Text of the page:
“But pens are so much more…professional.”
“Not really. You can’t even erase pens!”
“So? Just cross it out! Pencils are so kiddish.”
“Bad idea. And no they’re not!”
“All those famous writers use pens, though…”
“…you forget all the famous writers that use pencils.”
“Just look in your writing textbook. What does…”
“Guys, quit arguing,” Kenzie rolled her eyes. She and Brookie had come out to enjoy the nice weather as well, and they were sitting on the porch step reading a book together.
“And the reason you’re saying that is because…” I stepped forward.
“You should do something fun!” Brookie’s eyes lit up.
“Random, but good idea. Like what?”
“Hmm, why don’t you play a game?” Kenzie pondered. “A duo matchdown.”
“And see who wins,” Cornell added maliciously.
“Of course, why not? That’s what a game is for,” she nodded.
“And whoever wins is the most epic,” I put in.
“Well, I wouldn’t say that…”
It was too late. I smacked my hand against my equally competitive brother’s in a loud highfive. “I’m in.”
Kenzie rolled her eyes again, and Brookie just giggled. They picked up their book and went inside, leaving Cornell and I to battle it out among ourselves.
Five minutes later, we had chosen the game of Sherlock, a memory game. We opened the lid, and both of us scrambled for the manual.
“Let’s see…you turn eight cards face down, and then you have thirty seconds to memorize them -”
“Only thirty seconds??”
“Yes, can you please not interrupt?”
“Are you going to play or not?”
The eight cards were set up.
“Turn them face up. I’ll count to thirty, and we can memorize.”
Cornell promptly flipped the cards up, and the two began furiously memorizing.
“TIME’S UP!” I yelled.
“Wait, what? That wasn’t thirty seconds!” Cornell declared.
“Oh yes it was! I counted.”
“How are you able to count while you memorize?”
“Umm…never mind that!”
The cards were again flipped facedown.
I consulted the manual again. “The first player takes the Sherlock card – where’s the Sherlock card? – oh, right here – and points it to a random card. You can be the first player.”
Cornell walked around the circle of cards, debating which one to select, until finally placing the Sherlock card behind one of them.
“There!” he grinned.
“Ugh…that one??? Oh, wait, I know what it is! It’s the carrot, is it not?”
Cornell flipped the card over. “You’re right,” he sighed. “Now you get another turn – which way is the arrow pointing? Oh, to the left.”
“So I get to guess what the card to the left is,” I said.
“I think it’s the scissors,” I finally answered after much deliberating.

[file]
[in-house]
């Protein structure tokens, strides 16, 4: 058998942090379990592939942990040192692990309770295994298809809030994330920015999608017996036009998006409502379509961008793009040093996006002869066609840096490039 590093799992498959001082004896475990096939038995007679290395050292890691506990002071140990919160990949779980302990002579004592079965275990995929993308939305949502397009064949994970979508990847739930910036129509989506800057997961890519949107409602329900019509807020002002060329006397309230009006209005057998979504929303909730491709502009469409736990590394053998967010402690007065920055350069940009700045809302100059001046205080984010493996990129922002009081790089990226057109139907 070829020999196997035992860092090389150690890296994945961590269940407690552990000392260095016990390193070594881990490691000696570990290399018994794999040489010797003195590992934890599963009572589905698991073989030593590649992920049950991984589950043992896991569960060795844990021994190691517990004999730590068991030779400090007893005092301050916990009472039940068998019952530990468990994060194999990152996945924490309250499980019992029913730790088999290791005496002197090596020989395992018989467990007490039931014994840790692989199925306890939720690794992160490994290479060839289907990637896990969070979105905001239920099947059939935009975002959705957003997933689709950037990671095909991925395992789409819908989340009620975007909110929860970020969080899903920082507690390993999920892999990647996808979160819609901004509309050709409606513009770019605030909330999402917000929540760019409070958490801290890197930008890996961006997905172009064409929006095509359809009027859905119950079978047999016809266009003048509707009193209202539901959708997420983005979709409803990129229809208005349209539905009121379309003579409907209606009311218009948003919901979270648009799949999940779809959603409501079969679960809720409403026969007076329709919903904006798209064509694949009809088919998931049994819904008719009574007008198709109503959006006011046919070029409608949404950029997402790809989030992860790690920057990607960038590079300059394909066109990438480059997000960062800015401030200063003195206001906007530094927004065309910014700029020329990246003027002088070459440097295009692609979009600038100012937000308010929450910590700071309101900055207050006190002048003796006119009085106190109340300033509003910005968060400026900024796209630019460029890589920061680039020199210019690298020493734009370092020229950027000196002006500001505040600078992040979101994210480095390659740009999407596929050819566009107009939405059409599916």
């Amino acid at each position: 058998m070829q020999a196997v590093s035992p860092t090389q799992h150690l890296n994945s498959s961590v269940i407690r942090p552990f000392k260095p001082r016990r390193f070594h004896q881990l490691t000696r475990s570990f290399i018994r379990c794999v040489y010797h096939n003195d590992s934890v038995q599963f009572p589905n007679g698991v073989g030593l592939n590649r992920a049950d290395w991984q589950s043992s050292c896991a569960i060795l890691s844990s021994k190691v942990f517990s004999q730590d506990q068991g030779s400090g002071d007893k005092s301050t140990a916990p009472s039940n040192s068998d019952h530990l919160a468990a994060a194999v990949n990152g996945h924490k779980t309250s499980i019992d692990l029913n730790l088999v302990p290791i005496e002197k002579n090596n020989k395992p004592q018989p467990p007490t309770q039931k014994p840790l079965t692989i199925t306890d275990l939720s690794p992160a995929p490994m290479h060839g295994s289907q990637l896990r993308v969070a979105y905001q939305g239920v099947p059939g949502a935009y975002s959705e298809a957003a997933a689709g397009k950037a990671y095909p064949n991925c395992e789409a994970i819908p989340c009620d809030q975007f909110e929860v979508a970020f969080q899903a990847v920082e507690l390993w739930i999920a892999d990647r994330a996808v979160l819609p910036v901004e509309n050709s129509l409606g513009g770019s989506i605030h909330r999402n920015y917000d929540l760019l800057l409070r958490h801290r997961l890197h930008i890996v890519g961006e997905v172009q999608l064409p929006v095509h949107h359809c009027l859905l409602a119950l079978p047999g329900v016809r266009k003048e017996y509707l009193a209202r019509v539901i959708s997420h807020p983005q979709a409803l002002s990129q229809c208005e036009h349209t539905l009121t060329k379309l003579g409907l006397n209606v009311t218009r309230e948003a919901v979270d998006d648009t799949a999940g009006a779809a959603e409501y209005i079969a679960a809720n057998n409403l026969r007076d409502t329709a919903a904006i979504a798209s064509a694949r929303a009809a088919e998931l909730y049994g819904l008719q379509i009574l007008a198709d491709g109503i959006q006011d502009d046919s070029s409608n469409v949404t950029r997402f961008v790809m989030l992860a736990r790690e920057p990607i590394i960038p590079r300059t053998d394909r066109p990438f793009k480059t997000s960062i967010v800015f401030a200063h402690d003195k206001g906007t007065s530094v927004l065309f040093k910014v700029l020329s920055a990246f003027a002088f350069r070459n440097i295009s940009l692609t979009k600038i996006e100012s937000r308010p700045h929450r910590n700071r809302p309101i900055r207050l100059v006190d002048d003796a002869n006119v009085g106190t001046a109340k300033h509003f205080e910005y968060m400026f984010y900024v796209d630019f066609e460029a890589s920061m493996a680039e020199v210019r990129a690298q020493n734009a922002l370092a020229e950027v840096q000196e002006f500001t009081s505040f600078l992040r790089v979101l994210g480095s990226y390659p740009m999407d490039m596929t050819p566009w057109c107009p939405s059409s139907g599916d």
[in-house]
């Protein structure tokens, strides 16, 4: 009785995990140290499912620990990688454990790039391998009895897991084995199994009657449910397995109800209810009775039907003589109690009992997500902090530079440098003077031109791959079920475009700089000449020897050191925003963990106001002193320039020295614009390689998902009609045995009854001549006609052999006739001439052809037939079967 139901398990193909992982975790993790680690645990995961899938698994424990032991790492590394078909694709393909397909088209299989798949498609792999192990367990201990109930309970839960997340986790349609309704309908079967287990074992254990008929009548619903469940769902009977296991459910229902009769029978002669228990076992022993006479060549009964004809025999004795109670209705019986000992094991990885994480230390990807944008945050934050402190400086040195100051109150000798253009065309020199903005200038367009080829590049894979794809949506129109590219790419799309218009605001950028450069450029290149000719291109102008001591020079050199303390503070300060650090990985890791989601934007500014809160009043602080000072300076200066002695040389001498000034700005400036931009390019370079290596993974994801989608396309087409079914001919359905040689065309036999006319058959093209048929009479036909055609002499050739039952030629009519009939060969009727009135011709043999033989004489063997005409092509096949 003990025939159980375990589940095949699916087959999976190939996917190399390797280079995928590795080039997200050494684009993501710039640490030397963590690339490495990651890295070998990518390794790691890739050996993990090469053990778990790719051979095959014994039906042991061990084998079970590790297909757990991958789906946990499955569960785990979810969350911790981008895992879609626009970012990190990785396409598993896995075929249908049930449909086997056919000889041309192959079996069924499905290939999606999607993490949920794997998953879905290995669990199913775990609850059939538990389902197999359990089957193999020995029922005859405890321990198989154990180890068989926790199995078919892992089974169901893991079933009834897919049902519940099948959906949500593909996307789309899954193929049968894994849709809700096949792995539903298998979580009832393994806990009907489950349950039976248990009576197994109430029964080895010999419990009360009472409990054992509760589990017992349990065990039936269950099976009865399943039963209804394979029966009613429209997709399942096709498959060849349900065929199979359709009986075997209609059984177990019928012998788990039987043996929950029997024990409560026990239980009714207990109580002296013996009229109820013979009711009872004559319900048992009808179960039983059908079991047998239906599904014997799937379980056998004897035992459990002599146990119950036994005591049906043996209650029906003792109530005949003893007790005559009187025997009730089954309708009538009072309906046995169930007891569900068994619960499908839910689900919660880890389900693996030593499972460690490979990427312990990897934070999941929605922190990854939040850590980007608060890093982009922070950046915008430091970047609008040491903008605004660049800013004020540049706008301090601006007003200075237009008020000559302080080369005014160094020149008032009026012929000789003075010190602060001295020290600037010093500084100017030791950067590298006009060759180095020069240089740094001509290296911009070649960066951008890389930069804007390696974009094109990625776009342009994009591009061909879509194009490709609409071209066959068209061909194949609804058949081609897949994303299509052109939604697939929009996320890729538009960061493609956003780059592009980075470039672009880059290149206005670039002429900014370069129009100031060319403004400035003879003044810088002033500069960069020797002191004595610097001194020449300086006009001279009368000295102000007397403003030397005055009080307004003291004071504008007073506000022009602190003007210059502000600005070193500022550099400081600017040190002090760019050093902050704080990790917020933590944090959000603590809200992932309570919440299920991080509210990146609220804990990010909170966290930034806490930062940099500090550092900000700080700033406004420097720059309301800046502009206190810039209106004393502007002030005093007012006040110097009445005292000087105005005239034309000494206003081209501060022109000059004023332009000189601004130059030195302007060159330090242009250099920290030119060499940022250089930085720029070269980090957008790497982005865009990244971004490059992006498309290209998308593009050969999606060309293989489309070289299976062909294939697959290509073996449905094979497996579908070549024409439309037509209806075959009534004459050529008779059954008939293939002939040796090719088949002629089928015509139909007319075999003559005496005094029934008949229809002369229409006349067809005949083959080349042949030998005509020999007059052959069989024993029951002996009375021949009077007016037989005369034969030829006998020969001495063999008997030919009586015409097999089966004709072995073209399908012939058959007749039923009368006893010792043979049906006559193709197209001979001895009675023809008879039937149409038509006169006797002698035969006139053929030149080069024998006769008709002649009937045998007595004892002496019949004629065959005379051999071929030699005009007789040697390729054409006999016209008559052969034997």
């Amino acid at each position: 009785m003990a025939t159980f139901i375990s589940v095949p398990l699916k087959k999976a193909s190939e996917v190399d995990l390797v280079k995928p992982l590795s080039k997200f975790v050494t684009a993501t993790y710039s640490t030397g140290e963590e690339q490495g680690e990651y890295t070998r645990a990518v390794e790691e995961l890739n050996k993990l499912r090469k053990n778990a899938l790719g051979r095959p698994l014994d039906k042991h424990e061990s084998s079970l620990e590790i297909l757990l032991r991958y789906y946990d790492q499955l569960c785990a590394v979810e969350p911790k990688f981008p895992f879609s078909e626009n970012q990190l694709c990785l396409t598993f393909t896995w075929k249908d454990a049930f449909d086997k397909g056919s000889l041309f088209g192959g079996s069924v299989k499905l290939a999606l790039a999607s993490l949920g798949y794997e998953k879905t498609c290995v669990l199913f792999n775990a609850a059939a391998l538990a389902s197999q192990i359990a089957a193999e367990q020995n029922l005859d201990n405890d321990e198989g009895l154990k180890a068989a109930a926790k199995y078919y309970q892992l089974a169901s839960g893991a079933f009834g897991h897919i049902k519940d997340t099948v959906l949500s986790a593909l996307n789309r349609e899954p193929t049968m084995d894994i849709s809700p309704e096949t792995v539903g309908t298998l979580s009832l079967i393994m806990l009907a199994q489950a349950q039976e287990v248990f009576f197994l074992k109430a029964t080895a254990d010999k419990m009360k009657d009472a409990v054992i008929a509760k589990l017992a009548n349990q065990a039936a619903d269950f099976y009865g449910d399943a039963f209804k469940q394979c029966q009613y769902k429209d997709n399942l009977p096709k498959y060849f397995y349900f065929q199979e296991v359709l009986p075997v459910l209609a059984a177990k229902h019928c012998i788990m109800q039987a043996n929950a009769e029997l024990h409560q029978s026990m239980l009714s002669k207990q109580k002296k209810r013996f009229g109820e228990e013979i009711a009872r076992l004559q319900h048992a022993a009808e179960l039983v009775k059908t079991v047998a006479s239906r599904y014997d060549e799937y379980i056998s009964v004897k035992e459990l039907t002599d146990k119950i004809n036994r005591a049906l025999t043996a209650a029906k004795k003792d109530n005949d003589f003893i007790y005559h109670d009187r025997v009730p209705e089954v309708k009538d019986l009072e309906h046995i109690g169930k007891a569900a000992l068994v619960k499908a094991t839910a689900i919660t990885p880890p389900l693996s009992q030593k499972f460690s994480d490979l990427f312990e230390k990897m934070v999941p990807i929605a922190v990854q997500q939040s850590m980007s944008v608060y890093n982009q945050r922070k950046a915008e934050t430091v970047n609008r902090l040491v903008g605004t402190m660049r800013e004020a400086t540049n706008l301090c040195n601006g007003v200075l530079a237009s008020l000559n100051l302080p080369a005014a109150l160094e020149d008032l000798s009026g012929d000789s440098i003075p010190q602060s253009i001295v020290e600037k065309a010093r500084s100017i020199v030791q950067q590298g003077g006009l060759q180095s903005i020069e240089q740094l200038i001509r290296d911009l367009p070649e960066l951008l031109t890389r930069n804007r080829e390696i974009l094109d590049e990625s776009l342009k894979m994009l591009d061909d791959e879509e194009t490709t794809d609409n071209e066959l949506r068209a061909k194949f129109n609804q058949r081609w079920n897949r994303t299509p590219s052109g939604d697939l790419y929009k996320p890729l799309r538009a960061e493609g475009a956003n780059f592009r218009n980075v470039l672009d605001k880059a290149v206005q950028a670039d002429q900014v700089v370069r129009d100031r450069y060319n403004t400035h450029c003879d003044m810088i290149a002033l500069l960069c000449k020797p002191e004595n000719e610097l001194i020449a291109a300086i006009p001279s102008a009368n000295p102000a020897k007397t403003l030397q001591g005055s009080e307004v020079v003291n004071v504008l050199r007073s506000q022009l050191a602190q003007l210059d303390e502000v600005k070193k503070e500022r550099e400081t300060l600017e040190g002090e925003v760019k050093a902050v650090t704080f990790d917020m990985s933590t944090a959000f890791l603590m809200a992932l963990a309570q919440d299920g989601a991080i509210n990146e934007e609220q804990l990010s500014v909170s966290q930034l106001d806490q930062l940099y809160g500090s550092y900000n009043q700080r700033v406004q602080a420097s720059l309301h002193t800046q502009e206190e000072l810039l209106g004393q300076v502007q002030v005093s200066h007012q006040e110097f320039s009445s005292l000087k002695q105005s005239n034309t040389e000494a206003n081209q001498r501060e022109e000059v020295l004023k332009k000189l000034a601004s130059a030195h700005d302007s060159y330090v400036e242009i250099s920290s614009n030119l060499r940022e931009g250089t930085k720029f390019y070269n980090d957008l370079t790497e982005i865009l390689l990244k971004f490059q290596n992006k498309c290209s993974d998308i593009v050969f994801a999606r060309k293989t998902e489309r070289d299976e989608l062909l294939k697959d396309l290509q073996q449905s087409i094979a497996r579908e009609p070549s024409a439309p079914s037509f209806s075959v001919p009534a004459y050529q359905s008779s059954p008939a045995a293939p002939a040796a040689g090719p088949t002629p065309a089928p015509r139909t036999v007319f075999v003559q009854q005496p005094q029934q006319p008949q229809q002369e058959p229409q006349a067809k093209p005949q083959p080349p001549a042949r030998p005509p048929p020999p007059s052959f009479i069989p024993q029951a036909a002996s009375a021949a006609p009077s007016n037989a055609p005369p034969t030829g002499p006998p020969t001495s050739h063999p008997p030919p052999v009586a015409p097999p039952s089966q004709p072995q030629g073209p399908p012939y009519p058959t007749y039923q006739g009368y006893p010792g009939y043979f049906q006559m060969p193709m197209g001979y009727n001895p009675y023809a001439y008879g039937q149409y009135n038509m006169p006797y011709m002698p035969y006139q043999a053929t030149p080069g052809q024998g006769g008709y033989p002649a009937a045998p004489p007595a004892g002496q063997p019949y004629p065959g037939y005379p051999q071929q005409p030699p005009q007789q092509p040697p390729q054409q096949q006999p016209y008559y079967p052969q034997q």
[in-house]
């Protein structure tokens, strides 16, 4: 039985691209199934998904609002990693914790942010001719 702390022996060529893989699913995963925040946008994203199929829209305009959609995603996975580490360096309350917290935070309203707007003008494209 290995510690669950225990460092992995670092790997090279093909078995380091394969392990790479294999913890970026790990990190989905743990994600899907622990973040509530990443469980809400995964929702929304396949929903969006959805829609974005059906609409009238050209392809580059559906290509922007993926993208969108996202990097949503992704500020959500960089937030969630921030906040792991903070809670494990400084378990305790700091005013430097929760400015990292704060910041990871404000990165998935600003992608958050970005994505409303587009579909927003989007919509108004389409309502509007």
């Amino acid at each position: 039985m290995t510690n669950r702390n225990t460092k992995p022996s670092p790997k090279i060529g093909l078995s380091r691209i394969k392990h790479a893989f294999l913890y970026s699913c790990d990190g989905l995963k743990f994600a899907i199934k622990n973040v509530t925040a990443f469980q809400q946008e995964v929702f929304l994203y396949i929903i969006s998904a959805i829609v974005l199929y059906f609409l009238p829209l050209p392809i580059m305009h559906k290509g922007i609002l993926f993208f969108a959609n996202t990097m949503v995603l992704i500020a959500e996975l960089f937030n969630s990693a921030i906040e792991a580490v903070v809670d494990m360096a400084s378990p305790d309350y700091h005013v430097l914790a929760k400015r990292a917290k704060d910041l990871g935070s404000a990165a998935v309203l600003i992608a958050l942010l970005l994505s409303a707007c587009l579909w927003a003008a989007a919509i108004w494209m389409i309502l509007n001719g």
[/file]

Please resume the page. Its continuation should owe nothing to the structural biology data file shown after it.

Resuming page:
“It’s not. It’s the pencil.” Cornell shook his head.
“You’ve got to be kidding me. Your turn now.” I sighed and picked up the Sherlock card.
Cornell tackled me in an attempt to see as I slowly moved it around.
Cornell stared at the card, muttering “Kite…scissors…hat…” to himself. Finally, he spoke up. “Is it the shirt?”
I flipped it open, and Cornell peered closely. “I’m right!!!” he grinned triumphantly, and I just groaned. “Another turn. The arrow points to the left again.”
I moved the Sherlock card.
“I have an impression that it is the kite,” Cornell stated confidently.
“Hey, no fair, you keep getting it right!” I wailed, once again moving the card.
“That’s the chair.”
“Nobody’s sitting on it.”
Cornell rolled his eyes at my attempt to crack a joke, but his eyes lit up when he saw that he was right. “And hey, the arrow points to the right! Wait, it points to an already flipped over card!”
I glanced at the manual and groaned. “That means you get to keep it. Whoever gets six cards first wins.”
“Okay yay! I will destroy you.” Cornell took the card and placed it facedown in front of him.
“It also means that your turn is over.” This was said with a satisfied smirk.
Cornell now took a new card from the deck and set it in the middle. He turned it up, and we memorized it. “Shoe, shoe, shoe. That should be easy.”
“Awesome.” He smirked. “You’re smart, for once.”
I opened my mouth to quip a comeback.
“Here, wait…” Cornell pondered, lying down on his card so that he could properly survey the circle of cards.
“Flip them all over.”
I gasped at him as if he were a madman. “Wait, what? That would destroy the game!”
“Just do it,” Cornell pleaded.
The very minute all the cards had been flipped over, Cornell smirked. “See? There’s one pencil card, and zero pen cards. That means even the game favors pens.”
“Nope. Totally profound, right?”
“Not really. And you seriously just destroyed the game. You’re rude.”
“You’re even ruder.”
“How rude!” I gasped.
“How even ruder!”
So that’s how an argument about pencils and pens turned into a friendly Sherlock game. Which turned into an argument all over again.
Oh well. Brothers can’t be helped.